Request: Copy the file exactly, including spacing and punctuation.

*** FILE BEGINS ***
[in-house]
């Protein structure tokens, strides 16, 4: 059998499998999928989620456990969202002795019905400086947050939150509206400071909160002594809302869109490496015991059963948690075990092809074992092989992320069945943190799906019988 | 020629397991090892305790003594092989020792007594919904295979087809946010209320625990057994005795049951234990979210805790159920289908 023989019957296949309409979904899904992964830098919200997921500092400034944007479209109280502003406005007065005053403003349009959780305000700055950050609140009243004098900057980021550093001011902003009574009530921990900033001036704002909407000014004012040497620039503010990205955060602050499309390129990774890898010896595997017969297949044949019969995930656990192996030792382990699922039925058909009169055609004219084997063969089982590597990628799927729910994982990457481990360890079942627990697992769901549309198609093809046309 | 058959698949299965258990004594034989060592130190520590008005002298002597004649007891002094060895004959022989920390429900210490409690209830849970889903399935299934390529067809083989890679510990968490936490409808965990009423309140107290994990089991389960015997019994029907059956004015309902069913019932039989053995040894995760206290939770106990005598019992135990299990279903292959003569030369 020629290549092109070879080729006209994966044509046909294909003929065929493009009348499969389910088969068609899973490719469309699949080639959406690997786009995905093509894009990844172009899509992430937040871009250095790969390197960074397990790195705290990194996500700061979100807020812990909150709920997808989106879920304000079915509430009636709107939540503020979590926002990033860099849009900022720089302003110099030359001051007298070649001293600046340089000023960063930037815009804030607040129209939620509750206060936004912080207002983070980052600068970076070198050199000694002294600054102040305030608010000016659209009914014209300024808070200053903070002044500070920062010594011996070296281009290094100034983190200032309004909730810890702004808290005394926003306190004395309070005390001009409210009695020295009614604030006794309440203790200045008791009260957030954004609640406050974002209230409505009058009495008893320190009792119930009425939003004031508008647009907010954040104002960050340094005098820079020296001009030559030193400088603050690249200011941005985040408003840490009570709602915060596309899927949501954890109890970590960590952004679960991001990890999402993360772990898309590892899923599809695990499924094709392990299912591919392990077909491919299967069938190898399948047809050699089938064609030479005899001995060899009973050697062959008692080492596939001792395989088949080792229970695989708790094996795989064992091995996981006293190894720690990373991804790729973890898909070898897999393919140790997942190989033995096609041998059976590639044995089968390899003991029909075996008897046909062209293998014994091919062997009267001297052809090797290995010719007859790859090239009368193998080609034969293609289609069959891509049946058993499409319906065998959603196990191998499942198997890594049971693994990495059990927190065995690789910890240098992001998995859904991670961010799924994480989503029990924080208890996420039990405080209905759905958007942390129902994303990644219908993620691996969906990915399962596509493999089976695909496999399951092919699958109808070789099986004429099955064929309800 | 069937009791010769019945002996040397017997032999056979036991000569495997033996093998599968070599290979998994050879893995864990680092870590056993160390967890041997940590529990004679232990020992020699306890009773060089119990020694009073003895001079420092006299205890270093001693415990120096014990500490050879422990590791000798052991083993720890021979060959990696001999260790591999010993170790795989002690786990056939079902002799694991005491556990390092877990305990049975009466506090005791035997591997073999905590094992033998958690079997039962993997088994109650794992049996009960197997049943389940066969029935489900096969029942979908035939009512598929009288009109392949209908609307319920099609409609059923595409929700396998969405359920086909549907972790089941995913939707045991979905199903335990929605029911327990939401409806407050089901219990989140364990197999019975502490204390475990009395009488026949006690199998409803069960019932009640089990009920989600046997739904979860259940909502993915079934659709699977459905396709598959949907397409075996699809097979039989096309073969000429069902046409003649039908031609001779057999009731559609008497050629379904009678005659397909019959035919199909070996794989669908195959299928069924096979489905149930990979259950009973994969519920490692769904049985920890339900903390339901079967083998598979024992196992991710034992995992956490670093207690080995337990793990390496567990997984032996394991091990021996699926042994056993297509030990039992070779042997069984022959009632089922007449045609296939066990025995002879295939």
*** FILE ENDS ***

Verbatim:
[in-house]
């Protein structure tokens, strides 16, 4: 059998499998999928989620456990969202002795019905400086947050939150509206400071909160002594809302869109490496015991059963948690075990092809074992092989992320069945943190799906019988 | 020629397991090892305790003594092989020792007594919904295979087809946010209320625990057994005795049951234990979210805790159920289908 023989019957296949309409979904899904992964830098919200997921500092400034944007479209109280502003406005007065005053403003349009959780305000700055950050609140009243004098900057980021550093001011902003009574009530921990900033001036704002909407000014004012040497620039503010990205955060602050499309390129990774890898010896595997017969297949044949019969995930656990192996030792382990699922039925058909009169055609004219084997063969089982590597990628799927729910994982990457481990360890079942627990697992769901549309198609093809046309 | 058959698949299965258990004594034989060592130190520590008005002298002597004649007891002094060895004959022989920390429900210490409690209830849970889903399935299934390529067809083989890679510990968490936490409808965990009423309140107290994990089991389960015997019994029907059956004015309902069913019932039989053995040894995760206290939770106990005598019992135990299990279903292959003569030369 020629290549092109070879080729006209994966044509046909294909003929065929493009009348499969389910088969068609899973490719469309699949080639959406690997786009995905093509894009990844172009899509992430937040871009250095790969390197960074397990790195705290990194996500700061979100807020812990909150709920997808989106879920304000079915509430009636709107939540503020979590926002990033860099849009900022720089302003110099030359001051007298070649001293600046340089000023960063930037815009804030607040129209939620509750206060936004912080207002983070980052600068970076070198050199000694002294600054102040305030608010000016659209009914014209300024808070200053903070002044500070920062010594011996070296281009290094100034983190200032309004909730810890702004808290005394926003306190004395309070005390001009409210009695020295009614604030006794309440203790200045008791009260957030954004609640406050974002209230409505009058009495008893320190009792119930009425939003004031508008647009907010954040104002960050340094005098820079020296001009030559030193400088603050690249200011941005985040408003840490009570709602915060596309899927949501954890109890970590960590952004679960991001990890999402993360772990898309590892899923599809695990499924094709392990299912591919392990077909491919299967069938190898399948047809050699089938064609030479005899001995060899009973050697062959008692080492596939001792395989088949080792229970695989708790094996795989064992091995996981006293190894720690990373991804790729973890898909070898897999393919140790997942190989033995096609041998059976590639044995089968390899003991029909075996008897046909062209293998014994091919062997009267001297052809090797290995010719007859790859090239009368193998080609034969293609289609069959891509049946058993499409319906065998959603196990191998499942198997890594049971693994990495059990927190065995690789910890240098992001998995859904991670961010799924994480989503029990924080208890996420039990405080209905759905958007942390129902994303990644219908993620691996969906990915399962596509493999089976695909496999399951092919699958109808070789099986004429099955064929309800 | 069937009791010769019945002996040397017997032999056979036991000569495997033996093998599968070599290979998994050879893995864990680092870590056993160390967890041997940590529990004679232990020992020699306890009773060089119990020694009073003895001079420092006299205890270093001693415990120096014990500490050879422990590791000798052991083993720890021979060959990696001999260790591999010993170790795989002690786990056939079902002799694991005491556990390092877990305990049975009466506090005791035997591997073999905590094992033998958690079997039962993997088994109650794992049996009960197997049943389940066969029935489900096969029942979908035939009512598929009288009109392949209908609307319920099609409609059923595409929700396998969405359920086909549907972790089941995913939707045991979905199903335990929605029911327990939401409806407050089901219990989140364990197999019975502490204390475990009395009488026949006690199998409803069960019932009640089990009920989600046997739904979860259940909502993915079934659709699977459905396709598959949907397409075996699809097979039989096309073969000429069902046409003649039908031609001779057999009731559609008497050629379904009678005659397909019959035919199909070996794989669908195959299928069924096979489905149930990979259950009973994969519920490692769904049985920890339900903390339901079967083998598979024992196992991710034992995992956490670093207690080995337990793990390496567990997984032996394991091990021996699926042994056993297509030990039992070779042997069984022959009632089922007449045609296939066990025995002879295939």